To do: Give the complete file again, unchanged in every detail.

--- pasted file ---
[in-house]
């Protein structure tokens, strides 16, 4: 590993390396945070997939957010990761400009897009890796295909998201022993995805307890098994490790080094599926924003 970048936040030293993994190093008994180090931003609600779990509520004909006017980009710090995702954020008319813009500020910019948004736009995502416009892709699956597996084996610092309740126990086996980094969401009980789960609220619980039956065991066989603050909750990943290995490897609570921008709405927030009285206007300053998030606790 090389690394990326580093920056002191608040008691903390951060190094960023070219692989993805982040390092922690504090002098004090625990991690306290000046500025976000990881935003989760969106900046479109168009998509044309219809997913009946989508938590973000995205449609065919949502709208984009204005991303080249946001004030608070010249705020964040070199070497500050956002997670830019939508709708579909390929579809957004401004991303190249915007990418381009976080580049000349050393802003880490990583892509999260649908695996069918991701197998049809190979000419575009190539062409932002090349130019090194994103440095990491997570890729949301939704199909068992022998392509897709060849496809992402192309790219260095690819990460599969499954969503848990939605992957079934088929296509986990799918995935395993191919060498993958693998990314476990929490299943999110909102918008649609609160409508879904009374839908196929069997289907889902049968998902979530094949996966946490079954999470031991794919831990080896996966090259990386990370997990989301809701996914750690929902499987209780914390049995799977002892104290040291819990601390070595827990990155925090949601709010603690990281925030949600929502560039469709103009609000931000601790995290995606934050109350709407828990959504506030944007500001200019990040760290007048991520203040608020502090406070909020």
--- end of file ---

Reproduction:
[in-house]
């Protein structure tokens, strides 16, 4: 590993390396945070997939957010990761400009897009890796295909998201022993995805307890098994490790080094599926924003 970048936040030293993994190093008994180090931003609600779990509520004909006017980009710090995702954020008319813009500020910019948004736009995502416009892709699956597996084996610092309740126990086996980094969401009980789960609220619980039956065991066989603050909750990943290995490897609570921008709405927030009285206007300053998030606790 090389690394990326580093920056002191608040008691903390951060190094960023070219692989993805982040390092922690504090002098004090625990991690306290000046500025976000990881935003989760969106900046479109168009998509044309219809997913009946989508938590973000995205449609065919949502709208984009204005991303080249946001004030608070010249705020964040070199070497500050956002997670830019939508709708579909390929579809957004401004991303190249915007990418381009976080580049000349050393802003880490990583892509999260649908695996069918991701197998049809190979000419575009190539062409932002090349130019090194994103440095990491997570890729949301939704199909068992022998392509897709060849496809992402192309790219260095690819990460599969499954969503848990939605992957079934088929296509986990799918995935395993191919060498993958693998990314476990929490299943999110909102918008649609609160409508879904009374839908196929069997289907889902049968998902979530094949996966946490079954999470031991794919831990080896996966090259990386990370997990989301809701996914750690929902499987209780914390049995799977002892104290040291819990601390070595827990990155925090949601709010603690990281925030949600929502560039469709103009609000931000601790995290995606934050109350709407828990959504506030944007500001200019990040760290007048991520203040608020502090406070909020």